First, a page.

Forced action involves a provider offering users something they want - but requiring them to do something in return. It may be combined with other deceptive patterns like sneaking (so users don't notice it happening) or trick wording (to make the action seem more desirable than it is). Sometimes an optional action is presented as a forced action, through the use of visual interference or trick wording. In cookie consent interfaces, forced action is sometimes carried out through "bundled consent". This involves combining multiple agreements into a single action, and making it hard or impossible for a user to selectively grant consent.
In 2015, LinkedIn used forced action as part of their website registration process. In one of the steps, users were shown a harmless looking page titled "Get stated by adding your email address". Below this was a text field for their email address, and a prominent "Continue" button. This appeared to be mandatory, and users most likely felt it was harmless as almost all websites require an email address during registration. However, the true function of this was to access the user's email inbox and extract all of the email addresses it could find. Although the page did provide a description of this function, the text was grey on a blue background, making it relatively low contrast and hard to notice, and the textual content did not clearly state the consequences. Although the user could reject the request to continue, this was also unclear. The "skip this step" link was relatively small and hard to notice, positioned at the bottom right. Dan Schlosser provides further details in his article Linkedin Dark Patterns.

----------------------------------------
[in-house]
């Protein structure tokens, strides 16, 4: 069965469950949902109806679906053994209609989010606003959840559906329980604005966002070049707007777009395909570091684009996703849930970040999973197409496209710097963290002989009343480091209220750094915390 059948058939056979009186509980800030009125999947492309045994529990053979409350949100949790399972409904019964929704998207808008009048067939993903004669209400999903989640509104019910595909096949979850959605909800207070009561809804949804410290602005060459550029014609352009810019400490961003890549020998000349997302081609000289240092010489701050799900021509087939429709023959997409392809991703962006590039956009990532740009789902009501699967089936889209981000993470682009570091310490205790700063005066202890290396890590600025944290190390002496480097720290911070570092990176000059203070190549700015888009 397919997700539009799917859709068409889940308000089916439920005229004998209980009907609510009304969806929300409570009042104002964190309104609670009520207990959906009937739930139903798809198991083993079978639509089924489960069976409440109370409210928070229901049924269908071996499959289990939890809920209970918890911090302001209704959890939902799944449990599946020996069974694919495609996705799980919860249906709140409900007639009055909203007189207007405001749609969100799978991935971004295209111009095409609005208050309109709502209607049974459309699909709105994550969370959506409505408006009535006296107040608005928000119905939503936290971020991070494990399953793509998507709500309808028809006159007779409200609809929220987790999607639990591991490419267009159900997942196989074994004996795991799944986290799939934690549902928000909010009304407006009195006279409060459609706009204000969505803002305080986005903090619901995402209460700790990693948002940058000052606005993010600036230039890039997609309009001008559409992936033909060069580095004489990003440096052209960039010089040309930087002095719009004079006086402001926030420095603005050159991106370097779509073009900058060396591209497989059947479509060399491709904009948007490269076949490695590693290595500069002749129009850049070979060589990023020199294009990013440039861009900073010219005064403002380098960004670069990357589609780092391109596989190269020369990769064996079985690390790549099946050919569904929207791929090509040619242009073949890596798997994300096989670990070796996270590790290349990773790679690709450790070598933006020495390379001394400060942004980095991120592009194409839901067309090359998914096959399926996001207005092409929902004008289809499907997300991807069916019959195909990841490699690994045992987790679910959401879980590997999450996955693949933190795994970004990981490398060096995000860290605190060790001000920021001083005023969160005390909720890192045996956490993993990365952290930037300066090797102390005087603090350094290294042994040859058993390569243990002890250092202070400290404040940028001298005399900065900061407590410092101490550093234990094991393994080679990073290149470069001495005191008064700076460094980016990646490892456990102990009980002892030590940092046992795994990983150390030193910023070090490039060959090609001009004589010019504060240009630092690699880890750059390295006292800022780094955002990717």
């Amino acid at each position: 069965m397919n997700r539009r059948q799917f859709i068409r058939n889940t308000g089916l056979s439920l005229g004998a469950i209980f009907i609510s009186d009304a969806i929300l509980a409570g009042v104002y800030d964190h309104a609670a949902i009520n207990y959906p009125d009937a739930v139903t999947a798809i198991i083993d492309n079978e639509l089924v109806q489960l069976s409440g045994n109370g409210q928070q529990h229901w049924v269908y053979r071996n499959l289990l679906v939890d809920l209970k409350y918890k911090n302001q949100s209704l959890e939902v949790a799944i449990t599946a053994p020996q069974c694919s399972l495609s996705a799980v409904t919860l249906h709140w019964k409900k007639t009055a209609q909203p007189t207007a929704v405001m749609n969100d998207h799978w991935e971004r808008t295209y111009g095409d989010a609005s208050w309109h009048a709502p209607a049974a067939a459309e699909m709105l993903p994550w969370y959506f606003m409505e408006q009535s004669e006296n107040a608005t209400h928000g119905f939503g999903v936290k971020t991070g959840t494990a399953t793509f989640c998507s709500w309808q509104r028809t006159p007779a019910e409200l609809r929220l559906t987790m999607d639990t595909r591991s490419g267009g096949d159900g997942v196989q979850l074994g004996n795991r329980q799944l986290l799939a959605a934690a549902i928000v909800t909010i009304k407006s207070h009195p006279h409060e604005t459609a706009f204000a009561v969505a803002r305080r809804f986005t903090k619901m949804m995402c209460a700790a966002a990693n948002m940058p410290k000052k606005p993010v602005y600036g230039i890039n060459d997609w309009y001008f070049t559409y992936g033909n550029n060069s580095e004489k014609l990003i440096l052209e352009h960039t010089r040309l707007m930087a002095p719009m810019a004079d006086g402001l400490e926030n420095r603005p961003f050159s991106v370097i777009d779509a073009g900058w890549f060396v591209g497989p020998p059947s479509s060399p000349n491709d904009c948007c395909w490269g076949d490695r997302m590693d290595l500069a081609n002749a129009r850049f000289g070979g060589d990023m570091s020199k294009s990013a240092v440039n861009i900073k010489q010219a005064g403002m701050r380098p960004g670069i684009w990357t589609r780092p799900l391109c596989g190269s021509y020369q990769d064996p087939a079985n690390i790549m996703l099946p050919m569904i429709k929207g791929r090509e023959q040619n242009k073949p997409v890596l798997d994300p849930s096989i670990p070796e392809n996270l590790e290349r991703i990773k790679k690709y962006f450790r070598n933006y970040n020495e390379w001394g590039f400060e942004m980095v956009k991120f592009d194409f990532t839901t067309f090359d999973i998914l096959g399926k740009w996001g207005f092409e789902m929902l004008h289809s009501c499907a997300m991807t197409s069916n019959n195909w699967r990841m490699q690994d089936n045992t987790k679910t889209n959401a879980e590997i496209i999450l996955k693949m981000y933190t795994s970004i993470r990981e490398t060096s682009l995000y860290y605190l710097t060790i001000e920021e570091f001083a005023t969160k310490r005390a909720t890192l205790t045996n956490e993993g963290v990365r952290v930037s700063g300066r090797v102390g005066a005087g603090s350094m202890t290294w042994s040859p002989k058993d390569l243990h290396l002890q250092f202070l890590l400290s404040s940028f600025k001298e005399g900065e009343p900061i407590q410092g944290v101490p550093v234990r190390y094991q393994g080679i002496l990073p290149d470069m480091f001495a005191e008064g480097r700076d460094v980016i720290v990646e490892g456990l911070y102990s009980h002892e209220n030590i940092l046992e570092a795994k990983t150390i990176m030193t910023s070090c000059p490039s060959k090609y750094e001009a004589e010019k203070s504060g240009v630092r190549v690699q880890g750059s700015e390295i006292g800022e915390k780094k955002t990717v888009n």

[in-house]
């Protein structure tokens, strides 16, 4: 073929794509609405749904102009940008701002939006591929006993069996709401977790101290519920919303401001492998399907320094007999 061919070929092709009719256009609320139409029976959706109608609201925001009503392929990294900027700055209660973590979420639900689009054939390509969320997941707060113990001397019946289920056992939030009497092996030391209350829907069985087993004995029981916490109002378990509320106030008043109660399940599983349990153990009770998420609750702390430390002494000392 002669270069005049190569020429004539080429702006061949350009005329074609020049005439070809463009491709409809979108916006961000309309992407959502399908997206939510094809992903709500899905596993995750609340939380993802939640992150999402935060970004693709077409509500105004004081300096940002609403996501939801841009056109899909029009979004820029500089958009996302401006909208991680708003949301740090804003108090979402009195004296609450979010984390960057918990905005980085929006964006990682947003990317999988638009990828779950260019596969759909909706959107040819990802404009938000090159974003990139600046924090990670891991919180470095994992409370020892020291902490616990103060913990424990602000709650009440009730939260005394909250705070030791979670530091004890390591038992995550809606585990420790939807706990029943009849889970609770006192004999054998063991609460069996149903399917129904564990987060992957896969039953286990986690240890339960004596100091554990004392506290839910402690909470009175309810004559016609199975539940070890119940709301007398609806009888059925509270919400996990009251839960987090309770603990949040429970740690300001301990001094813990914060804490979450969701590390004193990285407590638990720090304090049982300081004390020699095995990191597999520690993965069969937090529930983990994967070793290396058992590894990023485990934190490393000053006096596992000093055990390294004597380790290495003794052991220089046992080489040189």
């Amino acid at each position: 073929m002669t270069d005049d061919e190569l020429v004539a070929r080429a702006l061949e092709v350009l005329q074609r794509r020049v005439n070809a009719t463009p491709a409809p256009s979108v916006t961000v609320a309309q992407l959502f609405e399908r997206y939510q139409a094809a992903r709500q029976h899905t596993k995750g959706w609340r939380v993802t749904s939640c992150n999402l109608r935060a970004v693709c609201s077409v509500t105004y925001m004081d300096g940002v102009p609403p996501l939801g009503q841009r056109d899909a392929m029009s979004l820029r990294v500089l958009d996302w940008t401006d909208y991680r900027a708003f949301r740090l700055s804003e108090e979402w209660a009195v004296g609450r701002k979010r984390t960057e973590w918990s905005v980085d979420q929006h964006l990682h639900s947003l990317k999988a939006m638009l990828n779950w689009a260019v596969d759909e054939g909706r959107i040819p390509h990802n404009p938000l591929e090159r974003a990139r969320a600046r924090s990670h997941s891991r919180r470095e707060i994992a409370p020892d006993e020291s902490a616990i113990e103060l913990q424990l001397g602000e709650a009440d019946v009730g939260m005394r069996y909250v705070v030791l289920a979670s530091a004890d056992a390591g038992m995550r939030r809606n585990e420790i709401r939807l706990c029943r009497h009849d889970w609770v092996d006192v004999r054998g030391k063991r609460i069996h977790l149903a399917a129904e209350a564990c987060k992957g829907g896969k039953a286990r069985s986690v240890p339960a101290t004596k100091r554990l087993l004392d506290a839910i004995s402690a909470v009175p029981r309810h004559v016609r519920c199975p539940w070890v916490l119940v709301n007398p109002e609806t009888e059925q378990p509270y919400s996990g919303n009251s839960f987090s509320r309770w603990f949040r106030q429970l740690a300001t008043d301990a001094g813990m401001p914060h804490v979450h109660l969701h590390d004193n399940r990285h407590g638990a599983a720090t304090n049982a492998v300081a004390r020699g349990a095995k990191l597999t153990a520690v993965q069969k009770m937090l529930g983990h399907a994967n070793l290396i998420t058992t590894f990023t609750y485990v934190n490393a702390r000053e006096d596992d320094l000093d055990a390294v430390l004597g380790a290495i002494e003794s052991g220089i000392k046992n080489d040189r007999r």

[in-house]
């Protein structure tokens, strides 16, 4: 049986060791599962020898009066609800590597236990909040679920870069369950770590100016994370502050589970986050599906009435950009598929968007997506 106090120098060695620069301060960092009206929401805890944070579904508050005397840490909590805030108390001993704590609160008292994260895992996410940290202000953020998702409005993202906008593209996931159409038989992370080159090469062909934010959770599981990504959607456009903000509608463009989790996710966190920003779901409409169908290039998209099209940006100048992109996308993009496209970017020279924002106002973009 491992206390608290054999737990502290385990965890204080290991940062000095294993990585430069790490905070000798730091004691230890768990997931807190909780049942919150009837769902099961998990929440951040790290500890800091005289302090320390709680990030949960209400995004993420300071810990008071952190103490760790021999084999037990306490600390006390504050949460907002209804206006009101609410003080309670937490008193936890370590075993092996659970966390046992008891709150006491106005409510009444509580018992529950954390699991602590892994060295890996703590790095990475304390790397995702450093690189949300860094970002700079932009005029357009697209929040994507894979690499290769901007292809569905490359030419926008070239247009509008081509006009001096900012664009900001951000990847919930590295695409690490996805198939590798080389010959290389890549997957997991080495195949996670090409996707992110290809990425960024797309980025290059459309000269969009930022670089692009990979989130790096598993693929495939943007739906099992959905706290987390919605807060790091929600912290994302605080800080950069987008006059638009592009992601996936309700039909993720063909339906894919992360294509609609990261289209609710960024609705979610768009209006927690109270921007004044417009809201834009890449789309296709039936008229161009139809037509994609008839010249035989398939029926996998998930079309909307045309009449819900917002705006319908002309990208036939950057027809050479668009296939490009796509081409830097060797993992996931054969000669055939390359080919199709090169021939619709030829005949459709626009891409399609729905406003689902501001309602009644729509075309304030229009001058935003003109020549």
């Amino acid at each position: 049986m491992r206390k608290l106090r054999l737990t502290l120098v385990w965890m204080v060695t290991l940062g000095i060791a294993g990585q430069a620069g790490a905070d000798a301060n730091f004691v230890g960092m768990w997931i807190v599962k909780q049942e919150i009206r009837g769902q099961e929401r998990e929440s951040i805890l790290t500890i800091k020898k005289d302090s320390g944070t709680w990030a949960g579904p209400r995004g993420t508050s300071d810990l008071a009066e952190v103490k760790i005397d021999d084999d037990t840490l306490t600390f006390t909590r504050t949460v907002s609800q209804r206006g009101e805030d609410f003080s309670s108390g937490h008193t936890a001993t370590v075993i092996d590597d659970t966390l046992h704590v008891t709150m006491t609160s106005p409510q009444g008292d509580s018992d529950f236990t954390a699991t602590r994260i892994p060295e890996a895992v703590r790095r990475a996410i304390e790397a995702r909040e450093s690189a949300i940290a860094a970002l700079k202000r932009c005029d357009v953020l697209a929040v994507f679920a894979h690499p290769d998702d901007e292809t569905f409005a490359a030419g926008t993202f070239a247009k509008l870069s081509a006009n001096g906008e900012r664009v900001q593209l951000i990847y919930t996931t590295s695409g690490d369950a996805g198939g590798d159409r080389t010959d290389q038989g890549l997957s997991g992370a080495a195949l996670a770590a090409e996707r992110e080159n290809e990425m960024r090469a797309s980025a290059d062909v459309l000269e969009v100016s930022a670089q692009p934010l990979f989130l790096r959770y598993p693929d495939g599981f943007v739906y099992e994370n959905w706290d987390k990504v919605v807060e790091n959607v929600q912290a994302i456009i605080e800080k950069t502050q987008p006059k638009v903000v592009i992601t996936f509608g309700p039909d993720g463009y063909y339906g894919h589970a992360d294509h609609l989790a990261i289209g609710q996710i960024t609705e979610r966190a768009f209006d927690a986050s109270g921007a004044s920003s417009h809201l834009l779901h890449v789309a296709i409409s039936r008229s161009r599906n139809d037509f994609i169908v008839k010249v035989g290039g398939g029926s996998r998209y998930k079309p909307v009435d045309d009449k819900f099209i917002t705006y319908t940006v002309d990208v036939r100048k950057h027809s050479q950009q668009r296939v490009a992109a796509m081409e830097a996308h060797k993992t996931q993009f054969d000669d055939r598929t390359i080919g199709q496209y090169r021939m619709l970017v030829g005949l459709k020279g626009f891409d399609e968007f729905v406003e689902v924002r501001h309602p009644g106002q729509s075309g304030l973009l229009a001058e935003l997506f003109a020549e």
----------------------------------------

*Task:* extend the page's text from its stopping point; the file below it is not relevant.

Forced disclosure (Brignull, 2010), privacy zuckering (Brignull, 2010), friend spam (Brignull, 2010), forced registration (Bösch et al, 2016), forced action (Gray et al., 2018), forced enrollment (Mathur et al., 2019).
Consent is a voluntary agreement by an individual for their personal data processing, after being informed of its specific purposes and conditions.
Ensures transparent information and easy access for individuals to their personal data processing, with the right to obtain a copy in a clear and common format.
Consent should be specific, informed, unambiguous, cover all processing activities, and not inferred from silence or pre-ticked boxes, must be clear, concise and non-disruptive.
Legal basis for processing personal data are performance of contract, legal obligations compliance, protection of vital interests, controller's legitimate interests, and data subject's consent.
Valid consent conditions include being freely given, specific, informed, and unambiguous, and the data subject should be able to withdraw it anytime.
Controllers must provide identity, contact details, processing purposes and legal basis, recipient information, retention period, and data subject rights when collecting personal data.
Specifies required information for data subjects when collecting personal data from other sources, including controller identity, processing purposes, personal data categories, recipients, and retention period.